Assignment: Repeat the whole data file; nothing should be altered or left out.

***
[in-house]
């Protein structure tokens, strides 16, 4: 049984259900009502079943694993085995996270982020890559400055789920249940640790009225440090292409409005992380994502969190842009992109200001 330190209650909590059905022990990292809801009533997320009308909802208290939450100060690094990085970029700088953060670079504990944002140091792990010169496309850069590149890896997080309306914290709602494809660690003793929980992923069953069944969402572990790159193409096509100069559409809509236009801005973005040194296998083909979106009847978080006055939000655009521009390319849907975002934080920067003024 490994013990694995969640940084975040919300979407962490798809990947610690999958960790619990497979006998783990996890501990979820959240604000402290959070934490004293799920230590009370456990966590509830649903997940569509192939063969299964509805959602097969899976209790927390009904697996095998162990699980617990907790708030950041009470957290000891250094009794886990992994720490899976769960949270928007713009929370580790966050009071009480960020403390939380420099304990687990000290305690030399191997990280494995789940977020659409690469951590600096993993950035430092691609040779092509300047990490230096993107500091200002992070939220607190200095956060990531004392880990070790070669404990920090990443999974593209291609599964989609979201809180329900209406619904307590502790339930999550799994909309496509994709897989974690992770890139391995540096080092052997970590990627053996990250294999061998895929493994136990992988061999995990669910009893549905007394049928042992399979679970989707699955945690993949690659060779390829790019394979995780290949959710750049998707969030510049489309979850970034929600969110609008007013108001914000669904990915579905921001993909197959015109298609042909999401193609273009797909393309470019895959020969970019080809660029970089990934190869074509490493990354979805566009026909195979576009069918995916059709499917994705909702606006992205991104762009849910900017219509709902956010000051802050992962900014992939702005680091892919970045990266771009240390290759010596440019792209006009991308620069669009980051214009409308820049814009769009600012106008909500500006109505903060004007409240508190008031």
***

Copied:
[in-house]
């Protein structure tokens, strides 16, 4: 049984259900009502079943694993085995996270982020890559400055789920249940640790009225440090292409409005992380994502969190842009992109200001 330190209650909590059905022990990292809801009533997320009308909802208290939450100060690094990085970029700088953060670079504990944002140091792990010169496309850069590149890896997080309306914290709602494809660690003793929980992923069953069944969402572990790159193409096509100069559409809509236009801005973005040194296998083909979106009847978080006055939000655009521009390319849907975002934080920067003024 490994013990694995969640940084975040919300979407962490798809990947610690999958960790619990497979006998783990996890501990979820959240604000402290959070934490004293799920230590009370456990966590509830649903997940569509192939063969299964509805959602097969899976209790927390009904697996095998162990699980617990907790708030950041009470957290000891250094009794886990992994720490899976769960949270928007713009929370580790966050009071009480960020403390939380420099304990687990000290305690030399191997990280494995789940977020659409690469951590600096993993950035430092691609040779092509300047990490230096993107500091200002992070939220607190200095956060990531004392880990070790070669404990920090990443999974593209291609599964989609979201809180329900209406619904307590502790339930999550799994909309496509994709897989974690992770890139391995540096080092052997970590990627053996990250294999061998895929493994136990992988061999995990669910009893549905007394049928042992399979679970989707699955945690993949690659060779390829790019394979995780290949959710750049998707969030510049489309979850970034929600969110609008007013108001914000669904990915579905921001993909197959015109298609042909999401193609273009797909393309470019895959020969970019080809660029970089990934190869074509490493990354979805566009026909195979576009069918995916059709499917994705909702606006992205991104762009849910900017219509709902956010000051802050992962900014992939702005680091892919970045990266771009240390290759010596440019792209006009991308620069669009980051214009409308820049814009769009600012106008909500500006109505903060004007409240508190008031």